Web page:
Interpretable models and post-hoc explanations can play an important role in increasing transparency into model mechanisms and predictions. As seen in Section 3, interpretable models often enable users to enforce domain knowledge-based constraints on model behavior, to ensure that models obey reasonable expectations, and to gain data-derived insights into the modeled problem domain. Post-hoc explanations generally help describe and summarize mechanisms and decisions, potentially yielding an even clearer understanding of ML models. Together they can allow for human learning from ML, certain types of regulatory compliance, and crucially, human appeal or override of automated model decisions [32]. Interpretable models and post-hoc explanations are likely good candidates for ML uses cases under the FCRA, ECOA, GDPR and other regulations that may require explanations of model decisions, and they are already used in the financial services industry today for model validation and other purposes. (For examples uses in financial services, see Deep Insights into Explainability and Interpretability of Machine Learning Algorithms and Applications to Risk Management. Also note that many non-consistent explanation methods can result in drastically different global and local feature importance values across different models trained on the same data or even for refreshing a model with augmented training data [33]. Consistency and accuracy guarantees are perhaps a factor in the growing momentum behind Shapley values as a candidate technique for generating consumer-specific adverse action notices for explaining and appealing automated ML-based decisions in highly-regulated settings, such as credit lending [57].) In general, transparency in ML also facilitates additional responsible AI processes such as model debugging, model documentation, and logical appeal and override processes, some of which may also be required by applicable regulations (e.g., US Federal Reserve Bank SR 11-7: Guidance on Model Risk Management). Among these, providing persons affected by a model with the opportunity to appeal ML-based decisions may deserve the most attention. ML models are often wrong (“All models are wrong, but some are useful.”—George Box, Statistician (1919–2013)) and appealing black-box decisions can be difficult (e.g., When a Computer Program Keeps You in Jail). For high-stakes, human-centered, or regulated applications that are trusted with mission- or life-critical decisions, the ability to logically appeal or override inevitable wrong decisions is not only a possible prerequisite for compliance, but also a failsafe procedure for those affected by ML decisions.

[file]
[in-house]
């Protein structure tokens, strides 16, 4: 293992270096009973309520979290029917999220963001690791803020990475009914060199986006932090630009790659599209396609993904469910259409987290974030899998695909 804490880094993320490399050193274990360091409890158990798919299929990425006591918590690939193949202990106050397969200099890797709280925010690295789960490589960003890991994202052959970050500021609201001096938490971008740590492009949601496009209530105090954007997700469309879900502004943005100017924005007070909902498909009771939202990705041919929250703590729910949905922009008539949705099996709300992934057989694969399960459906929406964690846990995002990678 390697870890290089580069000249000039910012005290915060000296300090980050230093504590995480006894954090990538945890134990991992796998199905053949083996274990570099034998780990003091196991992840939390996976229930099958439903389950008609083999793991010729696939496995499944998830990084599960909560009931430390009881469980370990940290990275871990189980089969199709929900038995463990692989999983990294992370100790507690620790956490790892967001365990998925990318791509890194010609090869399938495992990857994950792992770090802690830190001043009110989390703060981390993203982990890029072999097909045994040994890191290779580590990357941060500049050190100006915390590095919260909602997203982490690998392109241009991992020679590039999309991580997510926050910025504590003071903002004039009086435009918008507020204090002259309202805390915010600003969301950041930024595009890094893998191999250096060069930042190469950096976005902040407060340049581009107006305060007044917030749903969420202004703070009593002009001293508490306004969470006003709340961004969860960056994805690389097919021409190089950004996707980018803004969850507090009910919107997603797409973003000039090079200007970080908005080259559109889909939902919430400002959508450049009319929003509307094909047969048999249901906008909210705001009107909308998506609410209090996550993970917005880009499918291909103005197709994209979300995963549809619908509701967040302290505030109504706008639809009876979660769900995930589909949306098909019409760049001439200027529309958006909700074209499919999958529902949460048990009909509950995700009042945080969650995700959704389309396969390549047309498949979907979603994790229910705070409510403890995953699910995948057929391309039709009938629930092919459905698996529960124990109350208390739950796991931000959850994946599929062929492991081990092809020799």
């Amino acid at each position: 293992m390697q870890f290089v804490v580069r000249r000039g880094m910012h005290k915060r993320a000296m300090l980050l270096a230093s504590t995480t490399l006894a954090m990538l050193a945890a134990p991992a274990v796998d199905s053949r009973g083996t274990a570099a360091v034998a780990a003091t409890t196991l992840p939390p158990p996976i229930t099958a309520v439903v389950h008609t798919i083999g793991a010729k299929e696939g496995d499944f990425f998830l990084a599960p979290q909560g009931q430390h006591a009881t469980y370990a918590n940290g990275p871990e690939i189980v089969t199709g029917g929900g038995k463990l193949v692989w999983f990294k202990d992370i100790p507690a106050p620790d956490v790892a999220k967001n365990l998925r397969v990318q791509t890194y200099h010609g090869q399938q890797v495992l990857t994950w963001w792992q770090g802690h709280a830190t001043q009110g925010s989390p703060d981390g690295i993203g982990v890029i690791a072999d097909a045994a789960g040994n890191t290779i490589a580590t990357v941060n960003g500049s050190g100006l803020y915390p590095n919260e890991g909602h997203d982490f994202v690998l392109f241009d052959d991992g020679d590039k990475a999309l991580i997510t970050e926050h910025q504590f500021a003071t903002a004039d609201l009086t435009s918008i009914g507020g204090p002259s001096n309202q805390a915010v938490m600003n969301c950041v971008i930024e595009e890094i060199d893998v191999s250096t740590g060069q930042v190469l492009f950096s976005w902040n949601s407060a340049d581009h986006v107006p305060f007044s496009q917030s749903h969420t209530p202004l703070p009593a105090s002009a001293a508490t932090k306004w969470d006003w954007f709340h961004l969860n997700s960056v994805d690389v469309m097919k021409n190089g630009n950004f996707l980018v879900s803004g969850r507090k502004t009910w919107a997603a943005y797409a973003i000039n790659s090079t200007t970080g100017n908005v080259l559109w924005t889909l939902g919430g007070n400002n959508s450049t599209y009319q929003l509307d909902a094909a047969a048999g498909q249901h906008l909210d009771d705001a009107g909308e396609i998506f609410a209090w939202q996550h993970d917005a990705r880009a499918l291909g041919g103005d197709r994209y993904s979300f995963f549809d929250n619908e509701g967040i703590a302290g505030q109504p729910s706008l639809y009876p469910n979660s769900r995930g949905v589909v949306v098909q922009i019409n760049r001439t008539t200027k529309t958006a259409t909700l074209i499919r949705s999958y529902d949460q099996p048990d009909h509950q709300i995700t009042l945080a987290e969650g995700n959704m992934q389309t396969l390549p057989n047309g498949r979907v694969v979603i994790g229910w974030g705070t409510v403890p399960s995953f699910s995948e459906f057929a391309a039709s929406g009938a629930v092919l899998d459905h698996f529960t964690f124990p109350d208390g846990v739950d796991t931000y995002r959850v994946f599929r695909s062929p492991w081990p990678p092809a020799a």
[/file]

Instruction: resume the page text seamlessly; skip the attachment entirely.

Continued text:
4.3. Discrimination Testing and Remediation in Practice